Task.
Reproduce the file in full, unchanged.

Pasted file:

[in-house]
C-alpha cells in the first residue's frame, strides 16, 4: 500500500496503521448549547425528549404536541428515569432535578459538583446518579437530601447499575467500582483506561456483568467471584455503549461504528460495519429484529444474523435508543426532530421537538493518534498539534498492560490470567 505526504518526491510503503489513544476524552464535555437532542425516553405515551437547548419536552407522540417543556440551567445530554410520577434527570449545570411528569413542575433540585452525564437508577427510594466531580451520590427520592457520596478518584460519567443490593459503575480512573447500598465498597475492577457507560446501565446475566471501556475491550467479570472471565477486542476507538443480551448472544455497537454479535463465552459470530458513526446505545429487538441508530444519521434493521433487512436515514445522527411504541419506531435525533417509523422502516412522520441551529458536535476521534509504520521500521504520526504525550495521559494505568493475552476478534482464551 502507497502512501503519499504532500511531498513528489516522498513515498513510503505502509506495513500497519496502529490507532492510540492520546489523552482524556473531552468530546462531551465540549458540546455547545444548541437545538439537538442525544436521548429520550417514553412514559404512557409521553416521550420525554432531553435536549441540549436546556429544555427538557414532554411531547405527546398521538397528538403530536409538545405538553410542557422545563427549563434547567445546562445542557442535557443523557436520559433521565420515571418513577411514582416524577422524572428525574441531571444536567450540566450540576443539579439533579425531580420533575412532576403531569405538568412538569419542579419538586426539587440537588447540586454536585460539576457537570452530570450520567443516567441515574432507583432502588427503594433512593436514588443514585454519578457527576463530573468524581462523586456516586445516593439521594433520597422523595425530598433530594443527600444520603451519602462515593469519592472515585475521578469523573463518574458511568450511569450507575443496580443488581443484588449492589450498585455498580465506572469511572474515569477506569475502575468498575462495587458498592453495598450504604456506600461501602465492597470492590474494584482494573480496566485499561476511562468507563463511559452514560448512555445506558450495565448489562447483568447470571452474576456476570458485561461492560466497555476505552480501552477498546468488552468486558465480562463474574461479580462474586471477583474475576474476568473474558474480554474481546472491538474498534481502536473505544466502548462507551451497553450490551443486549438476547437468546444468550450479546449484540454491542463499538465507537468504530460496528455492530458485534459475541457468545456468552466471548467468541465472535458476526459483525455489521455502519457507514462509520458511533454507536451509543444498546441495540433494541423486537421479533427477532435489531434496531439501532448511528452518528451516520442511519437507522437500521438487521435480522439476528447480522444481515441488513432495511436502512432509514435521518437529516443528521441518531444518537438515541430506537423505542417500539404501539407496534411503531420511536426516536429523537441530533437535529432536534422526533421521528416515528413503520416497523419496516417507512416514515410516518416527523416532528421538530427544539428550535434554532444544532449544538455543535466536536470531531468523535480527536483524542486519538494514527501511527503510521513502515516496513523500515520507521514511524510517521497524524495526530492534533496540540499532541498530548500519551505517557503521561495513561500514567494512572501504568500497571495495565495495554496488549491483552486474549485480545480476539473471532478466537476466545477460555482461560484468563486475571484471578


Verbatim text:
[in-house]
C-alpha cells in the first residue's frame, strides 16, 4: 500500500496503521448549547425528549404536541428515569432535578459538583446518579437530601447499575467500582483506561456483568467471584455503549461504528460495519429484529444474523435508543426532530421537538493518534498539534498492560490470567 505526504518526491510503503489513544476524552464535555437532542425516553405515551437547548419536552407522540417543556440551567445530554410520577434527570449545570411528569413542575433540585452525564437508577427510594466531580451520590427520592457520596478518584460519567443490593459503575480512573447500598465498597475492577457507560446501565446475566471501556475491550467479570472471565477486542476507538443480551448472544455497537454479535463465552459470530458513526446505545429487538441508530444519521434493521433487512436515514445522527411504541419506531435525533417509523422502516412522520441551529458536535476521534509504520521500521504520526504525550495521559494505568493475552476478534482464551 502507497502512501503519499504532500511531498513528489516522498513515498513510503505502509506495513500497519496502529490507532492510540492520546489523552482524556473531552468530546462531551465540549458540546455547545444548541437545538439537538442525544436521548429520550417514553412514559404512557409521553416521550420525554432531553435536549441540549436546556429544555427538557414532554411531547405527546398521538397528538403530536409538545405538553410542557422545563427549563434547567445546562445542557442535557443523557436520559433521565420515571418513577411514582416524577422524572428525574441531571444536567450540566450540576443539579439533579425531580420533575412532576403531569405538568412538569419542579419538586426539587440537588447540586454536585460539576457537570452530570450520567443516567441515574432507583432502588427503594433512593436514588443514585454519578457527576463530573468524581462523586456516586445516593439521594433520597422523595425530598433530594443527600444520603451519602462515593469519592472515585475521578469523573463518574458511568450511569450507575443496580443488581443484588449492589450498585455498580465506572469511572474515569477506569475502575468498575462495587458498592453495598450504604456506600461501602465492597470492590474494584482494573480496566485499561476511562468507563463511559452514560448512555445506558450495565448489562447483568447470571452474576456476570458485561461492560466497555476505552480501552477498546468488552468486558465480562463474574461479580462474586471477583474475576474476568473474558474480554474481546472491538474498534481502536473505544466502548462507551451497553450490551443486549438476547437468546444468550450479546449484540454491542463499538465507537468504530460496528455492530458485534459475541457468545456468552466471548467468541465472535458476526459483525455489521455502519457507514462509520458511533454507536451509543444498546441495540433494541423486537421479533427477532435489531434496531439501532448511528452518528451516520442511519437507522437500521438487521435480522439476528447480522444481515441488513432495511436502512432509514435521518437529516443528521441518531444518537438515541430506537423505542417500539404501539407496534411503531420511536426516536429523537441530533437535529432536534422526533421521528416515528413503520416497523419496516417507512416514515410516518416527523416532528421538530427544539428550535434554532444544532449544538455543535466536536470531531468523535480527536483524542486519538494514527501511527503510521513502515516496513523500515520507521514511524510517521497524524495526530492534533496540540499532541498530548500519551505517557503521561495513561500514567494512572501504568500497571495495565495495554496488549491483552486474549485480545480476539473471532478466537476466545477460555482461560484468563486475571484471578